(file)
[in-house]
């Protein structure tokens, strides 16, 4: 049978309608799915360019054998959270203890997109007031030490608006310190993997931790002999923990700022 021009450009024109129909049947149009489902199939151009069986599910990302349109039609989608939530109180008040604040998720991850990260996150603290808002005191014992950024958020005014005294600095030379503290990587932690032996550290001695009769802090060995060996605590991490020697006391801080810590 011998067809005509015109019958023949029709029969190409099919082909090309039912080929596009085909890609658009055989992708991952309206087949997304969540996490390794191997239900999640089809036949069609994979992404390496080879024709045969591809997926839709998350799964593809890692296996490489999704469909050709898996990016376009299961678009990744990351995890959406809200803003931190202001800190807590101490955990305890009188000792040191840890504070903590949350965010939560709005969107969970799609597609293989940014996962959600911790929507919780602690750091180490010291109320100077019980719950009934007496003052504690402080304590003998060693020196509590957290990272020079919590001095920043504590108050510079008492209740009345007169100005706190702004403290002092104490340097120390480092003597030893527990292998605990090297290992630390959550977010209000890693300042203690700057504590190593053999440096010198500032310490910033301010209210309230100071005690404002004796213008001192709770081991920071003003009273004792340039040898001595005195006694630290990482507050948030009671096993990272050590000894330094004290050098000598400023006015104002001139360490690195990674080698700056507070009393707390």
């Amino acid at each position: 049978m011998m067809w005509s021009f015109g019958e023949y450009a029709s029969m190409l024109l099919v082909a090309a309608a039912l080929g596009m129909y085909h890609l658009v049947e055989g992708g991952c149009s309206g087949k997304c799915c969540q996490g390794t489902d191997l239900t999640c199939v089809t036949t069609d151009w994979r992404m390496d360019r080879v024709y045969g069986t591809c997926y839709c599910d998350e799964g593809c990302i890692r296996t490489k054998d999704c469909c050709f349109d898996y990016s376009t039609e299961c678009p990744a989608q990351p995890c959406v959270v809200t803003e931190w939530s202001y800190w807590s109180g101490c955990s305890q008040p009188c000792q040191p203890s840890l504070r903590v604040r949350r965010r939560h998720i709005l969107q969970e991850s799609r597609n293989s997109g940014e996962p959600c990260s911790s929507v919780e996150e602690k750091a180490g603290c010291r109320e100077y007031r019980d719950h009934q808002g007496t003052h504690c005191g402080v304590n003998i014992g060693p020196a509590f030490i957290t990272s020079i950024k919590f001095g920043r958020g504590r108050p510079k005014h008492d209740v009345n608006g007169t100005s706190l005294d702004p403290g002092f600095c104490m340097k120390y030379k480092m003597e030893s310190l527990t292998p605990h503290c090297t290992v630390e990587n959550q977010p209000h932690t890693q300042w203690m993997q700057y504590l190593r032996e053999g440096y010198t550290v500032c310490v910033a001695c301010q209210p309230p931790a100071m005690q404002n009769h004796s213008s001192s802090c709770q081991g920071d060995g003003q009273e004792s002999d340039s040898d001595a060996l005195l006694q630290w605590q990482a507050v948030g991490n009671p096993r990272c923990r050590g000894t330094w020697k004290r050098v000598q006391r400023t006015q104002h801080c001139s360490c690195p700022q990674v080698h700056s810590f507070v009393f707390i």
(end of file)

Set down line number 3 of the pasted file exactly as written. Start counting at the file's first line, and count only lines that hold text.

């Amino acid at each position: 049978m011998m067809w005509s021009f015109g019958e023949y450009a029709s029969m190409l024109l099919v082909a090309a309608a039912l080929g596009m129909y085909h890609l658009v049947e055989g992708g991952c149009s309206g087949k997304c799915c969540q996490g390794t489902d191997l239900t999640c199939v089809t036949t069609d151009w994979r992404m390496d360019r080879v024709y045969g069986t591809c997926y839709c599910d998350e799964g593809c990302i890692r296996t490489k054998d999704c469909c050709f349109d898996y990016s376009t039609e299961c678009p990744a989608q990351p995890c959406v959270v809200t803003e931190w939530s202001y800190w807590s109180g101490c955990s305890q008040p009188c000792q040191p203890s840890l504070r903590v604040r949350r965010r939560h998720i709005l969107q969970e991850s799609r597609n293989s997109g940014e996962p959600c990260s911790s929507v919780e996150e602690k750091a180490g603290c010291r109320e100077y007031r019980d719950h009934q808002g007496t003052h504690c005191g402080v304590n003998i014992g060693p020196a509590f030490i957290t990272s020079i950024k919590f001095g920043r958020g504590r108050p510079k005014h008492d209740v009345n608006g007169t100005s706190l005294d702004p403290g002092f600095c104490m340097k120390y030379k480092m003597e030893s310190l527990t292998p605990h503290c090297t290992v630390e990587n959550q977010p209000h932690t890693q300042w203690m993997q700057y504590l190593r032996e053999g440096y010198t550290v500032c310490v910033a001695c301010q209210p309230p931790a100071m005690q404002n009769h004796s213008s001192s802090c709770q081991g920071d060995g003003q009273e004792s002999d340039s040898d001595a060996l005195l006694q630290w605590q990482a507050v948030g991490n009671p096993r990272c923990r050590g000894t330094w020697k004290r050098v000598q006391r400023t006015q104002h801080c001139s360490c690195p700022q990674v080698h700056s810590f507070v009393f707390i």